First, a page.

Agri Business

How to manage food stocks and the rising food subsidy

Sanjay Kaul | Updated on July 12, 2019 Published on July 12, 2019

Maintenance of surplus stocks has placed additional burden on the food subsidy bill   -  The Hindu

To offload surplus stocks, one proposal before the government is to increase the quota of grains distributed under TPDS from the present level of by, say, 2 kg per head per month

Foodgrain stocks in the Central Pool in June 2019 stood at 27.6 million tonnes of rice and 46.6 mt of wheat; a whopping 74.2 mt in total. The surplus stock beyond the operational and strategic reserve requirement has risen to 22 mt of wheat and 16 mt of rice, with a total surplus of 38 mt, the highest ever.

Rising subsidy bill

Maintenance of these surplus stocks has placed an additional burden on the food subsidy bill. The FCI has met ₹75,000 crore of its expenditure last year through debt, which can only be repaid through enhanced food subsidy. The budget estimate for food subsidy for FY 19-20 is ₹1,84,000 crore, which does not have any provision for debt settlement. Clearly, this fiscal situation is unsustainable. High production and hikes in MSP with no changes in the central issue prices under TPDS has led to accumulation of stocks with FCI and a mounting food subsidy bill.

PDS quota

To offload surplus stocks, one proposal before the government is to increase the quota of grains distributed under TPDS from the present level of by, say, 2 kg per head per month. Given the delayed onset of the monsoon and the possibility of drought in some areas, this appears to be an attractive proposition. However, this has two consequences:

Higher quota and higher supply at the highly subsidised prices of ₹2 and ₹3 per kg for wheat and rice respectively will further depress the market prices for foodgrains. An already depressed market situation will become worse and more farmers will offer more grains at MSP, leading to higher accumulation of stocks. Those farmers who are not able to sell grains to government agencies will face decline in income.

Enhancement of the foodgrain entitlement by 2 kg per head per month is likely to lead to an increased food subsidy bill by around ₹25,000 crore annually.

Remedial steps

In order to create stability and better manage the grains market as well as contain the food subsidy bill, the following five measures need to be taken:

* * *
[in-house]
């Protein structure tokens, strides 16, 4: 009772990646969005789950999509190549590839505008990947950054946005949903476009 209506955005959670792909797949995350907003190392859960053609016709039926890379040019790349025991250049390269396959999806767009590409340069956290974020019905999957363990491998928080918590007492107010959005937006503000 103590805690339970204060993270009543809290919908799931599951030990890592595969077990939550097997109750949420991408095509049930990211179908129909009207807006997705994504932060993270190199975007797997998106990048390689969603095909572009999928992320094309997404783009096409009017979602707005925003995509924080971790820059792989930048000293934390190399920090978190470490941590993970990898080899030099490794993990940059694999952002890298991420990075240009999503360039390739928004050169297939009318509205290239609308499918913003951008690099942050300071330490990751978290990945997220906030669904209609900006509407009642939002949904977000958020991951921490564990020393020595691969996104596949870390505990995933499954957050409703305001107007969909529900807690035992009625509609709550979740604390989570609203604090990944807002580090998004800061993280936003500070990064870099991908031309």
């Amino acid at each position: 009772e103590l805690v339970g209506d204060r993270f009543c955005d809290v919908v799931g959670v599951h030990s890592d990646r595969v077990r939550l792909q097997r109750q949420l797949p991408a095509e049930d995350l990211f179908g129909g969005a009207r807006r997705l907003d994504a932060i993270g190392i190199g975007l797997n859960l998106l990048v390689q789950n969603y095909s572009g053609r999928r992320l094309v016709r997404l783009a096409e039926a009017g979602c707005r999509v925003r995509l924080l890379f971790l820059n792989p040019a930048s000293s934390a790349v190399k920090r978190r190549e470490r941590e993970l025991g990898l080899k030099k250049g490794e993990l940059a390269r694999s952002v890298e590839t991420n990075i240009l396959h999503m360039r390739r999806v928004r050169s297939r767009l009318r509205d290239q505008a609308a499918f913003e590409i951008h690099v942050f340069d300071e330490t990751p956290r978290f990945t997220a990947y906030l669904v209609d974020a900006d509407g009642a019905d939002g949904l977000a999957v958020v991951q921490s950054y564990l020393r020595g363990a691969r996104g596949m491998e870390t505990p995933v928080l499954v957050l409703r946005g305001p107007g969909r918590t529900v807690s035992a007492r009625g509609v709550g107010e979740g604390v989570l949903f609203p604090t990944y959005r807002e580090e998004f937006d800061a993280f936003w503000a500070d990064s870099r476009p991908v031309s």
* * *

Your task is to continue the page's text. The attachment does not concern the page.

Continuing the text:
1. Encourage private trade to procure grains under a better designed “price deficiency” payment scheme where such procurement under MSP is compensated by the difference between a benchmarked market price and the MSP. This will prevent accumulation of government stocks.

2. FCI should actively participate in the commodity exchange as a seller for wheat and rice by creating sell position of wheat stock to be delivered in future date. The State government can buy in futures and distribute the grains at the issue price. This will increase the liquidity in the market and reduce market distortions.

3. With the general elections over now, it is an opportune time to introduce corrective measures in respect of the PDS issue price. While the economic cost of rice and wheat for FCI has increased to ₹25 per kg for wheat and ₹36 per kg for rice, the issue price ₹2 per kg for wheat and ₹3 per kg for rice has remained unchanged since 2013. These issue prices were initially valid for a period of three years. The issue prices for wheat and rice may be doubled to ₹4 and ₹6 per kg.

4. High MSPs of paddy and wheat have led to shifting of acreage into grains at the expense of other crops. MSPs for paddy and wheat should remain frozen for the next 3 years to reduce the existing market distortions.

5. A two-year crop holiday can be introduced for wheat and rice in a few States such as Punjab and Haryana. In lieu of production of rice or wheat, farmers should be adequately compensated to the tune of difference in their income realization from other crops based on their landholdings. Farmers would be free to produce any other crop and sell the same in the open market. This might attract farmers to produce cash crops which in turn may increase tax collections at State level.

The author is MD&CEO, NCML. Views are personal.

Published on July 12, 2019
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